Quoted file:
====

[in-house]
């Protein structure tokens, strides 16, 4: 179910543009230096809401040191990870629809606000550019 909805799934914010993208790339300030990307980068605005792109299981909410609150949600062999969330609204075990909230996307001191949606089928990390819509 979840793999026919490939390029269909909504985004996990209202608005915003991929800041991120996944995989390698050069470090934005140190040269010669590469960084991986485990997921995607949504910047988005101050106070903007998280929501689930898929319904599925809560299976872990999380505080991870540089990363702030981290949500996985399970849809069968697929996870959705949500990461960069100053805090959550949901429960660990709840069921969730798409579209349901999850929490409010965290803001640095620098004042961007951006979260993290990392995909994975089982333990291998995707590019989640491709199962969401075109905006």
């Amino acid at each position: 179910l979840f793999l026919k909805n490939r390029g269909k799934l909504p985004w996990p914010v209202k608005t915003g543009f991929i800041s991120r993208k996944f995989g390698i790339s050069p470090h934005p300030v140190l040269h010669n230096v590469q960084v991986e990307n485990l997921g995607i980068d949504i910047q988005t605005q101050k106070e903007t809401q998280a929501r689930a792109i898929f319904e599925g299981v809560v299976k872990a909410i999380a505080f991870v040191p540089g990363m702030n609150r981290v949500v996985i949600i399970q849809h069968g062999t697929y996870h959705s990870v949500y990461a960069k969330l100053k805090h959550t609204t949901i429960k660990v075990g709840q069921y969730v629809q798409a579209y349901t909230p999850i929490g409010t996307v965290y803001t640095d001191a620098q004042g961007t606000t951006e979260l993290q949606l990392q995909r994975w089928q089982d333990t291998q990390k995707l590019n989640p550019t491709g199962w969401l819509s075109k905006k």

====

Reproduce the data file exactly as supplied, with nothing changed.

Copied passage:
[in-house]
């Protein structure tokens, strides 16, 4: 179910543009230096809401040191990870629809606000550019 909805799934914010993208790339300030990307980068605005792109299981909410609150949600062999969330609204075990909230996307001191949606089928990390819509 979840793999026919490939390029269909909504985004996990209202608005915003991929800041991120996944995989390698050069470090934005140190040269010669590469960084991986485990997921995607949504910047988005101050106070903007998280929501689930898929319904599925809560299976872990999380505080991870540089990363702030981290949500996985399970849809069968697929996870959705949500990461960069100053805090959550949901429960660990709840069921969730798409579209349901999850929490409010965290803001640095620098004042961007951006979260993290990392995909994975089982333990291998995707590019989640491709199962969401075109905006």
């Amino acid at each position: 179910l979840f793999l026919k909805n490939r390029g269909k799934l909504p985004w996990p914010v209202k608005t915003g543009f991929i800041s991120r993208k996944f995989g390698i790339s050069p470090h934005p300030v140190l040269h010669n230096v590469q960084v991986e990307n485990l997921g995607i980068d949504i910047q988005t605005q101050k106070e903007t809401q998280a929501r689930a792109i898929f319904e599925g299981v809560v299976k872990a909410i999380a505080f991870v040191p540089g990363m702030n609150r981290v949500v996985i949600i399970q849809h069968g062999t697929y996870h959705s990870v949500y990461a960069k969330l100053k805090h959550t609204t949901i429960k660990v075990g709840q069921y969730v629809q798409a579209y349901t909230p999850i929490g409010t996307v965290y803001t640095d001191a620098q004042g961007t606000t951006e979260l993290q949606l990392q995909r994975w089928q089982d333990t291998q990390k995707l590019n989640p550019t491709g199962w969401l819509s075109k905006k």